The idea that tax policy affects the allocation decisions of wealthy individuals has a long history. But the empirical evidence is limited. Unless you interview people as they’re getting on their U-Haul or G650 private jet to go to Palm Beach for good, you don’t know what their reasons are and how those reasons stack up. It’s always hard to say people move for tax reasons. According to some studies, though, it’s simple. Millionaires and billionaires spend a lot on trying to reduce their tax burden by hiring creative accountants and lawyers. They travel a lot, but they don’t move a lot, and taxes are rarely their primary consideration.
Rich or not, more than two-thirds live in the state in which they were born, and 1.5-2% that do move from one state to another do it because of losing a job or family. And it’s nearly as likely that those moves are from low tax states to high tax states. Of the ones that do move to a low tax state, it’s primarily folks with low incomes rather than high.
Over the past decade or so, with respect to the exodus of California, markets like Phenix, Las Vegas, Reno, and Salt Lake City have been big beneficiaries. The states that hold the line on taxes that are in this never-ending game plan of borrowing, taxing, and spending and the property and income tax savings for relocating workers from San Francisco or Los Angeles to a no income tax Reno or Las Vegas are just enormous.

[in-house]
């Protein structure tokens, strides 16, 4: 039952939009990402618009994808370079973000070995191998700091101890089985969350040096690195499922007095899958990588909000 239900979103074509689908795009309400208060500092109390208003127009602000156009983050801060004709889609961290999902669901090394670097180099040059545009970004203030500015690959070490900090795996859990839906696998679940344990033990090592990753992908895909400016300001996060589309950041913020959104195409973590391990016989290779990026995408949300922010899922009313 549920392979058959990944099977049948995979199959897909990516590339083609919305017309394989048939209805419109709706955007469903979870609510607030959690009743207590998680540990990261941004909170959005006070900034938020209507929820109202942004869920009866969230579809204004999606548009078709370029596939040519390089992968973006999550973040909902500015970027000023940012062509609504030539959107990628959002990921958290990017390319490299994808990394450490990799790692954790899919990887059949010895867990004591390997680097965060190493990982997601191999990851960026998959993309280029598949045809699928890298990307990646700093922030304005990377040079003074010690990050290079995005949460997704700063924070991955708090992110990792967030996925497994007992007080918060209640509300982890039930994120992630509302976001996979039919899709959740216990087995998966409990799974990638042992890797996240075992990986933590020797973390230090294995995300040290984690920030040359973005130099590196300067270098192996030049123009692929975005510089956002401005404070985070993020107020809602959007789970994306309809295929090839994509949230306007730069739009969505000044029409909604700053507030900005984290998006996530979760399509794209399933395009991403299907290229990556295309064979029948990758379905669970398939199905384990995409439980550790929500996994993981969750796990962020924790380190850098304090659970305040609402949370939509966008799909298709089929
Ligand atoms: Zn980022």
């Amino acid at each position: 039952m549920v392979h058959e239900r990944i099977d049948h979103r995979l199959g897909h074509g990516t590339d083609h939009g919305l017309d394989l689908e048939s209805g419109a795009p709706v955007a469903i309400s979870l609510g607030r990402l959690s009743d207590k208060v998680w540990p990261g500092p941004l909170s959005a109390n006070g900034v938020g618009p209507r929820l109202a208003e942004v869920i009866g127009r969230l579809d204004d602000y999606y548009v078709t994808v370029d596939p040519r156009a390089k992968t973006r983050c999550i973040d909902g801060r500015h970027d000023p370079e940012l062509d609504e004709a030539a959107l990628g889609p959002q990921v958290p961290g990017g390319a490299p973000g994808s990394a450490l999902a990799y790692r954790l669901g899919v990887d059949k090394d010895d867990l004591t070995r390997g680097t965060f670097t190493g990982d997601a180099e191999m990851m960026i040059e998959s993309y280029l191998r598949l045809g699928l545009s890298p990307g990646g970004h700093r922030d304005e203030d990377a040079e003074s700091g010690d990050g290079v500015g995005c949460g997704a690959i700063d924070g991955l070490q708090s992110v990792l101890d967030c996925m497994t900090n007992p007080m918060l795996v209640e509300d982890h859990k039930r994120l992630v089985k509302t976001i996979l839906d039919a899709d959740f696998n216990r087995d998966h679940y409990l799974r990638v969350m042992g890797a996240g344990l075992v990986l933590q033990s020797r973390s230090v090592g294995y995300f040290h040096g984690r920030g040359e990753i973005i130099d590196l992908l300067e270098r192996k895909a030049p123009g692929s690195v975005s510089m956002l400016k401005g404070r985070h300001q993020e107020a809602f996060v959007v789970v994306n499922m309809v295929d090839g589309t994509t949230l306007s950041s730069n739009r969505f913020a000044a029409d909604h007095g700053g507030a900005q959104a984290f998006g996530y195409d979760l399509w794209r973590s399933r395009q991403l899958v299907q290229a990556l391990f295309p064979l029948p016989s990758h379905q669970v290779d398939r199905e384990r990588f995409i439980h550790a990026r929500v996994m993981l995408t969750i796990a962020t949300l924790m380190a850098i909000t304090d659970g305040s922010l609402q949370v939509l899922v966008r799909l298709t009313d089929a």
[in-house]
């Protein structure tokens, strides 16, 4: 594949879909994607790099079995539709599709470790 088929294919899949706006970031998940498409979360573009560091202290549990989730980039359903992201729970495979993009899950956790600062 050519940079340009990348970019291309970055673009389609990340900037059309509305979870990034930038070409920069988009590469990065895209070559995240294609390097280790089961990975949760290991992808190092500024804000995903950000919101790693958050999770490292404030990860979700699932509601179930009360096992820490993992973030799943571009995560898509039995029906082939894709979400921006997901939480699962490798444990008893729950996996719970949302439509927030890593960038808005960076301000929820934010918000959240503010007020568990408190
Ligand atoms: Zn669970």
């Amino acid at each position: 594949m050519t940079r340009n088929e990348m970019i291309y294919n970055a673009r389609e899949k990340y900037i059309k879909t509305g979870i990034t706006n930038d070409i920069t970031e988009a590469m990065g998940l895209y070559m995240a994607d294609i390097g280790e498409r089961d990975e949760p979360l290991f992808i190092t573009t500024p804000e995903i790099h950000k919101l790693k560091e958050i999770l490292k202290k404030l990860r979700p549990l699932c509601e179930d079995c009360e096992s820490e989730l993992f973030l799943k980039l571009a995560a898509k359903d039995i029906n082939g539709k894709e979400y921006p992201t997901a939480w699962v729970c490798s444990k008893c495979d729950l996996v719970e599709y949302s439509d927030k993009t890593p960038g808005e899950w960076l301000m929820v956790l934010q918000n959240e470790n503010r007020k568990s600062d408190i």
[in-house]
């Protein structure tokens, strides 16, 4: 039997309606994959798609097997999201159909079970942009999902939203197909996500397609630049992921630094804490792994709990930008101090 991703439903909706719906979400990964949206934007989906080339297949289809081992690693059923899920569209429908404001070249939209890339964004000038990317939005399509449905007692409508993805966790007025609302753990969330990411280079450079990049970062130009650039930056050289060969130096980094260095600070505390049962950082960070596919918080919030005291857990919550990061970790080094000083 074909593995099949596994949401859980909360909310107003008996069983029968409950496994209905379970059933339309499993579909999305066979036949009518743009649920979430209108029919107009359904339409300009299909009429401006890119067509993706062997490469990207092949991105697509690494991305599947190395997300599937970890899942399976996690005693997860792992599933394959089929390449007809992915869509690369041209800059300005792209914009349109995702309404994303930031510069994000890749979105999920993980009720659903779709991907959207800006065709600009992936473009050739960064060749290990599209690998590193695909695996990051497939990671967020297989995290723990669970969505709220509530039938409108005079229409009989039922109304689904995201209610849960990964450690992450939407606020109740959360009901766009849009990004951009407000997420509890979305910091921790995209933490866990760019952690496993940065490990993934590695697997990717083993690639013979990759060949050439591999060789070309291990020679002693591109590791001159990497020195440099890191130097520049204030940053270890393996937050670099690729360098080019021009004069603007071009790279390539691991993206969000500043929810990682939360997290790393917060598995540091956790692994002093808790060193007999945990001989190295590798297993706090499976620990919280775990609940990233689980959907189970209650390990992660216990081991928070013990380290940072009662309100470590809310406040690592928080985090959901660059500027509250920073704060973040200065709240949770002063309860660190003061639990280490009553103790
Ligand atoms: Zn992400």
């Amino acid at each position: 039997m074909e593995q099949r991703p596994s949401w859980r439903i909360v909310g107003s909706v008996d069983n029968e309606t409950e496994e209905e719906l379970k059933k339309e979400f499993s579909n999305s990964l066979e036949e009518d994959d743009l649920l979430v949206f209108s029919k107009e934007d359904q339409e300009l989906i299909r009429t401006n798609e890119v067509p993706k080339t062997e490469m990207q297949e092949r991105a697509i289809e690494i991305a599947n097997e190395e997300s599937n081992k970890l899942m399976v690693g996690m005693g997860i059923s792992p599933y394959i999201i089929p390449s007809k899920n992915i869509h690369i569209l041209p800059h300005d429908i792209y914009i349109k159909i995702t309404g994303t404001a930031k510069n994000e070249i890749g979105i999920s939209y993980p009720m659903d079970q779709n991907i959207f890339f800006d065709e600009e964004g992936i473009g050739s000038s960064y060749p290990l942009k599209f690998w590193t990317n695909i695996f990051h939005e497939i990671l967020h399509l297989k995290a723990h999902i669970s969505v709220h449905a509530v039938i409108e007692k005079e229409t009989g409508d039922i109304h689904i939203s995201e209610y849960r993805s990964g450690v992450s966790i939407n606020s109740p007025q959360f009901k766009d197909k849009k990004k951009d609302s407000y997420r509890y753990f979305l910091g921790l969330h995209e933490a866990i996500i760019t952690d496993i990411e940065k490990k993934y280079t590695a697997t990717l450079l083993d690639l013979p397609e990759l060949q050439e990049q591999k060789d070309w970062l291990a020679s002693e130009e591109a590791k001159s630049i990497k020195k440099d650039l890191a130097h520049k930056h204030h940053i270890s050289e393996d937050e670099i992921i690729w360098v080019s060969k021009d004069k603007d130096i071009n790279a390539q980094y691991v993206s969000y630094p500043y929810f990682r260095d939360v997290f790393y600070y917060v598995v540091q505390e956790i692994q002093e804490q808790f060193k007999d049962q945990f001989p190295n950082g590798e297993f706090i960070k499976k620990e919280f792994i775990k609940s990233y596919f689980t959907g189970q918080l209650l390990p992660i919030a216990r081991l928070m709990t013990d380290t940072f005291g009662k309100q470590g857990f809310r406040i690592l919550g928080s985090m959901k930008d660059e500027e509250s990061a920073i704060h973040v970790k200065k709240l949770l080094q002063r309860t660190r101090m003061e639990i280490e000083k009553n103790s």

For months, news reports, preliminary data, and anecdotes suggested that the pandemic had ravaged state budgets. And because of the mass urban exodus, states should be wary of increasing taxes on the wealthy. States took two austerity measures, and spending dropped by 6% in the second quarter. In reality, many states and cities ended the year in decent shape, especially with the arrival of President Biden’s American rescue plan. California had a record year, and New York City’s budget generated a surplus of $3.4 billion instead of the initially projected $4.2 billion deficit.
Data collected by a number of moving companies show that the biggest inbound states were Idaho, North and South Carolina, and Maine. And the biggest outbound states were New York, Illinois, California, and New Jersey. Looking at regional data, California didn’t experience a pronounced exit either. Just fewer people move in and out of those living in the wealthiest zip codes to other zip codes. Except for in the Bay Area, their net domestic exits increased 178% for the entire area and 649% for San Francisco alone, compared to 2019.
But it doesn’t appear people were escaping the high taxes. Nearly 80% stayed in the state. That’s why looking at plummeting rent prices only tells part of the story.
The data aside, there are plenty of anecdotes of wealthy individuals leaving urban areas. They’ve been gone for over a year, and making it permanent will likely be easier than ever before. The question is, will it be enough to make a serious dent in New York and other states’ revenues?
There is now an emotional component to an existing financial component for why more want to leave. And again, we may find out that it was all overblown, and they didn’t leave. The challenge is it will be too late.